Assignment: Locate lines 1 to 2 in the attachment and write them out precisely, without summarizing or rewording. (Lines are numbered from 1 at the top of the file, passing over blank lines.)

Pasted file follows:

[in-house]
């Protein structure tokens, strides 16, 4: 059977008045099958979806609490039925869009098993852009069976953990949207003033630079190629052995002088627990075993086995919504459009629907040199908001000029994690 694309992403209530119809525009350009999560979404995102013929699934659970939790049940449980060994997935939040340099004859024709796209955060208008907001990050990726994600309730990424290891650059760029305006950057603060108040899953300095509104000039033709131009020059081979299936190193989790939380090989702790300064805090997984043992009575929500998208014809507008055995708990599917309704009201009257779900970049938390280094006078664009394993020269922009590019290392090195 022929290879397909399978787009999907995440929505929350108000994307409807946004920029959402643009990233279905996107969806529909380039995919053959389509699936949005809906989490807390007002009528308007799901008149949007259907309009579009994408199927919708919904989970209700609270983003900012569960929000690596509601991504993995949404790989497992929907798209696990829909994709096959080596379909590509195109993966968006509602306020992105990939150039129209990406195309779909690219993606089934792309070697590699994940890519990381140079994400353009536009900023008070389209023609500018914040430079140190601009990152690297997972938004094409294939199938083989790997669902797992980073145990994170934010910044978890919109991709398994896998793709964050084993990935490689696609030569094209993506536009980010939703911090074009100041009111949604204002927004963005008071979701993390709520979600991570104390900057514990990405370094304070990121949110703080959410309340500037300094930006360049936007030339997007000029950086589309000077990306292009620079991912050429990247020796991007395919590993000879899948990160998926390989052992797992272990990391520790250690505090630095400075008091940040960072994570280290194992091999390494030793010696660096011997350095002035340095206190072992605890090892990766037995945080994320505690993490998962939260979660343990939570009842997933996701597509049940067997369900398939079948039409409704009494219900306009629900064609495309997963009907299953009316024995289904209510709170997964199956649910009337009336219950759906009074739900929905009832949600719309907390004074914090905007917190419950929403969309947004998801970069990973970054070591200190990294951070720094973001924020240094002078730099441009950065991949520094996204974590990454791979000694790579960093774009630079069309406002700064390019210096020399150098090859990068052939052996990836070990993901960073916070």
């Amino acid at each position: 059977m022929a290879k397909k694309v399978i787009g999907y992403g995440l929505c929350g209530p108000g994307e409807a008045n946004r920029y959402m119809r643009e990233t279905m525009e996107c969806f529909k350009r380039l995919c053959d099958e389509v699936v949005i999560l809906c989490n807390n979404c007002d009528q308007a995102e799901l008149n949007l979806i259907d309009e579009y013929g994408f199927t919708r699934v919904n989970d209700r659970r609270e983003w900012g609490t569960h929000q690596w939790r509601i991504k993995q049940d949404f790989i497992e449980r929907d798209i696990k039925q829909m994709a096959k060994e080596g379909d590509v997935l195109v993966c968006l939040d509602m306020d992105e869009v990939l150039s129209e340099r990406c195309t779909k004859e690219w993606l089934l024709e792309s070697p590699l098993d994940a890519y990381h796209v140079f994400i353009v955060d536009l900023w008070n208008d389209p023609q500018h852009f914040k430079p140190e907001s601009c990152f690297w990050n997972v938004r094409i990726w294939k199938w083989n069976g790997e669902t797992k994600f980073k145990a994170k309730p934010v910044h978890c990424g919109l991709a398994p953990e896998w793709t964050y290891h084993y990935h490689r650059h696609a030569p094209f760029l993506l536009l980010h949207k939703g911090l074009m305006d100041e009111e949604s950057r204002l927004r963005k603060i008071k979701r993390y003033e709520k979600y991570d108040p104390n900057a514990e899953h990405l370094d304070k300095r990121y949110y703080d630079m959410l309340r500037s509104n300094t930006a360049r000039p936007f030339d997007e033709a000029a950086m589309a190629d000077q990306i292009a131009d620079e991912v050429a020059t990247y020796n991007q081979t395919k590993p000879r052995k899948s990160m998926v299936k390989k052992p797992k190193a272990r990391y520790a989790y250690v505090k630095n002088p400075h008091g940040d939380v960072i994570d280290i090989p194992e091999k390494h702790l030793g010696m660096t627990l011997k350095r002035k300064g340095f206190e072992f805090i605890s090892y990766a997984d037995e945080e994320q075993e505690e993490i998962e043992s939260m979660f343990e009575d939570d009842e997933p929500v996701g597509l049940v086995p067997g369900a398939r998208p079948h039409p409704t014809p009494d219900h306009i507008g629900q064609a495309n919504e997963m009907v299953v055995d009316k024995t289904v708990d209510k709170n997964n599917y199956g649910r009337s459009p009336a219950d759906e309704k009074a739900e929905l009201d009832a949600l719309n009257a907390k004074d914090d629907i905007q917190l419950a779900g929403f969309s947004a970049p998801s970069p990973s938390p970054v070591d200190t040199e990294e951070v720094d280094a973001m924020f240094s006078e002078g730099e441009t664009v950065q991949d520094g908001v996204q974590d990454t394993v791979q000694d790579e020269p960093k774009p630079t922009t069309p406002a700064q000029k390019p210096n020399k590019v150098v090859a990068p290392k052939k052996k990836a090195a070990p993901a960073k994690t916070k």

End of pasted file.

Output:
[in-house]
């Protein structure tokens, strides 16, 4: 059977008045099958979806609490039925869009098993852009069976953990949207003033630079190629052995002088627990075993086995919504459009629907040199908001000029994690 694309992403209530119809525009350009999560979404995102013929699934659970939790049940449980060994997935939040340099004859024709796209955060208008907001990050990726994600309730990424290891650059760029305006950057603060108040899953300095509104000039033709131009020059081979299936190193989790939380090989702790300064805090997984043992009575929500998208014809507008055995708990599917309704009201009257779900970049938390280094006078664009394993020269922009590019290392090195 022929290879397909399978787009999907995440929505929350108000994307409807946004920029959402643009990233279905996107969806529909380039995919053959389509699936949005809906989490807390007002009528308007799901008149949007259907309009579009994408199927919708919904989970209700609270983003900012569960929000690596509601991504993995949404790989497992929907798209696990829909994709096959080596379909590509195109993966968006509602306020992105990939150039129209990406195309779909690219993606089934792309070697590699994940890519990381140079994400353009536009900023008070389209023609500018914040430079140190601009990152690297997972938004094409294939199938083989790997669902797992980073145990994170934010910044978890919109991709398994896998793709964050084993990935490689696609030569094209993506536009980010939703911090074009100041009111949604204002927004963005008071979701993390709520979600991570104390900057514990990405370094304070990121949110703080959410309340500037300094930006360049936007030339997007000029950086589309000077990306292009620079991912050429990247020796991007395919590993000879899948990160998926390989052992797992272990990391520790250690505090630095400075008091940040960072994570280290194992091999390494030793010696660096011997350095002035340095206190072992605890090892990766037995945080994320505690993490998962939260979660343990939570009842997933996701597509049940067997369900398939079948039409409704009494219900306009629900064609495309997963009907299953009316024995289904209510709170997964199956649910009337009336219950759906009074739900929905009832949600719309907390004074914090905007917190419950929403969309947004998801970069990973970054070591200190990294951070720094973001924020240094002078730099441009950065991949520094996204974590990454791979000694790579960093774009630079069309406002700064390019210096020399150098090859990068052939052996990836070990993901960073916070």